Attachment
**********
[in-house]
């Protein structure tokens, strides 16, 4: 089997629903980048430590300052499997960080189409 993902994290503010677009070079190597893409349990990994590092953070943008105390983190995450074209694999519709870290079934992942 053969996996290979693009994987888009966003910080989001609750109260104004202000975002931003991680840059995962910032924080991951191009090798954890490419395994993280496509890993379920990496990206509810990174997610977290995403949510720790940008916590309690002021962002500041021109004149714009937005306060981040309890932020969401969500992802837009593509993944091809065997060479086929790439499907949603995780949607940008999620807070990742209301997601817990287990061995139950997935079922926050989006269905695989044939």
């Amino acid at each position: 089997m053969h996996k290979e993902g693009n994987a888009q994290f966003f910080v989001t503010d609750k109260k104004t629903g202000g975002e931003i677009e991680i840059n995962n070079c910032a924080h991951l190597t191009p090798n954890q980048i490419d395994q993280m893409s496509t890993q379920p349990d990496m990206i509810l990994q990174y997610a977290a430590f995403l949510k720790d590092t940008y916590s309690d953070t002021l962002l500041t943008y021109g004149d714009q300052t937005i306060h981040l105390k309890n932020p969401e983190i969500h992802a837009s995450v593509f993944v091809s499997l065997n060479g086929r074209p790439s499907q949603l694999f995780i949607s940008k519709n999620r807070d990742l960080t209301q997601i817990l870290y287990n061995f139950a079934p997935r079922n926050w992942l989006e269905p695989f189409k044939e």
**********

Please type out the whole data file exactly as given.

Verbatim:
[in-house]
């Protein structure tokens, strides 16, 4: 089997629903980048430590300052499997960080189409 993902994290503010677009070079190597893409349990990994590092953070943008105390983190995450074209694999519709870290079934992942 053969996996290979693009994987888009966003910080989001609750109260104004202000975002931003991680840059995962910032924080991951191009090798954890490419395994993280496509890993379920990496990206509810990174997610977290995403949510720790940008916590309690002021962002500041021109004149714009937005306060981040309890932020969401969500992802837009593509993944091809065997060479086929790439499907949603995780949607940008999620807070990742209301997601817990287990061995139950997935079922926050989006269905695989044939």
């Amino acid at each position: 089997m053969h996996k290979e993902g693009n994987a888009q994290f966003f910080v989001t503010d609750k109260k104004t629903g202000g975002e931003i677009e991680i840059n995962n070079c910032a924080h991951l190597t191009p090798n954890q980048i490419d395994q993280m893409s496509t890993q379920p349990d990496m990206i509810l990994q990174y997610a977290a430590f995403l949510k720790d590092t940008y916590s309690d953070t002021l962002l500041t943008y021109g004149d714009q300052t937005i306060h981040l105390k309890n932020p969401e983190i969500h992802a837009s995450v593509f993944v091809s499997l065997n060479g086929r074209p790439s499907q949603l694999f995780i949607s940008k519709n999620r807070d990742l960080t209301q997601i817990l870290y287990n061995f139950a079934p997935r079922n926050w992942l989006e269905p695989f189409k044939e």